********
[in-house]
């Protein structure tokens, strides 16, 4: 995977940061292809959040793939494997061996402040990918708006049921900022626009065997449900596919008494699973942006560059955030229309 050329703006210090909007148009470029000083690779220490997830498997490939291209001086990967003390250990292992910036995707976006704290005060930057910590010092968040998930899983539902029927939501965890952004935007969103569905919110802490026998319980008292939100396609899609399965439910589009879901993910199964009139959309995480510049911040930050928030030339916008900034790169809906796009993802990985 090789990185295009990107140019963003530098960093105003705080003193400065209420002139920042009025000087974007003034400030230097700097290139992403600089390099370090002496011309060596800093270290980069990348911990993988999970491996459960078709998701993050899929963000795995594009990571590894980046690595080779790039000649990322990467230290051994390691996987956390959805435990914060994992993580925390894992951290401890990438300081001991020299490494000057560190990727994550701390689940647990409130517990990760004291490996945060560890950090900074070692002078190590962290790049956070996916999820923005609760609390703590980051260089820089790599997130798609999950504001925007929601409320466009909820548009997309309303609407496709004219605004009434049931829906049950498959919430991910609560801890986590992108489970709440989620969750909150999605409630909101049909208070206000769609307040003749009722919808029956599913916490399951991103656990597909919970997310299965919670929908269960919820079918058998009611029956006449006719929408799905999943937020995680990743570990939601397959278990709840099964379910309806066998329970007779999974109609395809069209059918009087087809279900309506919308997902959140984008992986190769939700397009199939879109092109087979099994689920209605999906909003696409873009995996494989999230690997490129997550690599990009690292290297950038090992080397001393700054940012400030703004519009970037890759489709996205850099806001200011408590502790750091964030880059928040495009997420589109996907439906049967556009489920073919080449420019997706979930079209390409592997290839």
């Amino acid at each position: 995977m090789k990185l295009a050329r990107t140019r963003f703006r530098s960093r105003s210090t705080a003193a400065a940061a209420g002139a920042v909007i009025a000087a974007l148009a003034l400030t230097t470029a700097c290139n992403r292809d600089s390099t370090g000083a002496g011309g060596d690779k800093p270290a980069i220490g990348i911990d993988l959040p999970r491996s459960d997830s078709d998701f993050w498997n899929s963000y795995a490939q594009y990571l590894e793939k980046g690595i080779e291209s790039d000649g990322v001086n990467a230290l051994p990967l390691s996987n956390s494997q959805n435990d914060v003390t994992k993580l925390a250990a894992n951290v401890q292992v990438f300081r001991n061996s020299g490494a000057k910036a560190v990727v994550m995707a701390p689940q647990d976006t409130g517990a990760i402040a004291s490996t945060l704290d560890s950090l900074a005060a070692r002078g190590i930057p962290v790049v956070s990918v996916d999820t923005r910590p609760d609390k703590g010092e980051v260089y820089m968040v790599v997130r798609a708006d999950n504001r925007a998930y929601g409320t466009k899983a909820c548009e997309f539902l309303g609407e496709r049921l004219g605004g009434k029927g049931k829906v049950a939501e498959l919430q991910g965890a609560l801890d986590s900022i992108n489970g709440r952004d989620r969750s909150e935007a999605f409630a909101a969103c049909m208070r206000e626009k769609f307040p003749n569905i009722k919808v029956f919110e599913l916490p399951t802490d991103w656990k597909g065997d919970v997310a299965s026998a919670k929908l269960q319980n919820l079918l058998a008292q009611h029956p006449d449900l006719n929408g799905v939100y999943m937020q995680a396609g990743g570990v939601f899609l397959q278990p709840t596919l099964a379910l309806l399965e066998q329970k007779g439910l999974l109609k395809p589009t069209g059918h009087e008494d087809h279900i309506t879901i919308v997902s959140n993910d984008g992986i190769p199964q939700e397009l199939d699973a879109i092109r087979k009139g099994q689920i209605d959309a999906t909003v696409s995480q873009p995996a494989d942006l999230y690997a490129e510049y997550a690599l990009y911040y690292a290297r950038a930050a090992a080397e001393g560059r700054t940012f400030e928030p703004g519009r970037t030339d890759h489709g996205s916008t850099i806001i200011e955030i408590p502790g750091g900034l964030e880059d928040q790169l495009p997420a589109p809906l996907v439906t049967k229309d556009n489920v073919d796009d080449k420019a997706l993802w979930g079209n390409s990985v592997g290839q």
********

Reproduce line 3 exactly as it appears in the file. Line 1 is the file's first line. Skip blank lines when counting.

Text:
């Amino acid at each position: 995977m090789k990185l295009a050329r990107t140019r963003f703006r530098s960093r105003s210090t705080a003193a400065a940061a209420g002139a920042v909007i009025a000087a974007l148009a003034l400030t230097t470029a700097c290139n992403r292809d600089s390099t370090g000083a002496g011309g060596d690779k800093p270290a980069i220490g990348i911990d993988l959040p999970r491996s459960d997830s078709d998701f993050w498997n899929s963000y795995a490939q594009y990571l590894e793939k980046g690595i080779e291209s790039d000649g990322v001086n990467a230290l051994p990967l390691s996987n956390s494997q959805n435990d914060v003390t994992k993580l925390a250990a894992n951290v401890q292992v990438f300081r001991n061996s020299g490494a000057k910036a560190v990727v994550m995707a701390p689940q647990d976006t409130g517990a990760i402040a004291s490996t945060l704290d560890s950090l900074a005060a070692r002078g190590i930057p962290v790049v956070s990918v996916d999820t923005r910590p609760d609390k703590g010092e980051v260089y820089m968040v790599v997130r798609a708006d999950n504001r925007a998930y929601g409320t466009k899983a909820c548009e997309f539902l309303g609407e496709r049921l004219g605004g009434k029927g049931k829906v049950a939501e498959l919430q991910g965890a609560l801890d986590s900022i992108n489970g709440r952004d989620r969750s909150e935007a999605f409630a909101a969103c049909m208070r206000e626009k769609f307040p003749n569905i009722k919808v029956f919110e599913l916490p399951t802490d991103w656990k597909g065997d919970v997310a299965s026998a919670k929908l269960q319980n919820l079918l058998a008292q009611h029956p006449d449900l006719n929408g799905v939100y999943m937020q995680a396609g990743g570990v939601f899609l397959q278990p709840t596919l099964a379910l309806l399965e066998q329970k007779g439910l999974l109609k395809p589009t069209g059918h009087e008494d087809h279900i309506t879901i919308v997902s959140n993910d984008g992986i190769p199964q939700e397009l199939d699973a879109i092109r087979k009139g099994q689920i209605d959309a999906t909003v696409s995480q873009p995996a494989d942006l999230y690997a490129e510049y997550a690599l990009y911040y690292a290297r950038a930050a090992a080397e001393g560059r700054t940012f400030e928030p703004g519009r970037t030339d890759h489709g996205s916008t850099i806001i200011e955030i408590p502790g750091g900034l964030e880059d928040q790169l495009p997420a589109p809906l996907v439906t049967k229309d556009n489920v073919d796009d080449k420019a997706l993802w979930g079209n390409s990985v592997g290839q």